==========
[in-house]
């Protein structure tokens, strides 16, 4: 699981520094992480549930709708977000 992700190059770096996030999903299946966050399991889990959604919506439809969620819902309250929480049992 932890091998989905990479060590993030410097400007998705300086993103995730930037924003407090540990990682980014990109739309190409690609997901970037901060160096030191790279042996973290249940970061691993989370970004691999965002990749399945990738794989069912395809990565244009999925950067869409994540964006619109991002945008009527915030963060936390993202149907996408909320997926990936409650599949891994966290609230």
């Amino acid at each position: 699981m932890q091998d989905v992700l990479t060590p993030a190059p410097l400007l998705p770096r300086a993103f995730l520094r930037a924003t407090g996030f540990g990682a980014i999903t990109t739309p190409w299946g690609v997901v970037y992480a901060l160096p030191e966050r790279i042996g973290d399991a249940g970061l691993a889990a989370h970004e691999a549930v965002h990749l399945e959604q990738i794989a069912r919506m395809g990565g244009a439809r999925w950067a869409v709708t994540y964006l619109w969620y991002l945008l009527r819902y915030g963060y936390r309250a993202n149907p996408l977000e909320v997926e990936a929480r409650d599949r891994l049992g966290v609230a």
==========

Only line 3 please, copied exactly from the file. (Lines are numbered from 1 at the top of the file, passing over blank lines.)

């Amino acid at each position: 699981m932890q091998d989905v992700l990479t060590p993030a190059p410097l400007l998705p770096r300086a993103f995730l520094r930037a924003t407090g996030f540990g990682a980014i999903t990109t739309p190409w299946g690609v997901v970037y992480a901060l160096p030191e966050r790279i042996g973290d399991a249940g970061l691993a889990a989370h970004e691999a549930v965002h990749l399945e959604q990738i794989a069912r919506m395809g990565g244009a439809r999925w950067a869409v709708t994540y964006l619109w969620y991002l945008l009527r819902y915030g963060y936390r309250a993202n149907p996408l977000e909320v997926e990936a929480r409650d599949r891994l049992g966290v609230a």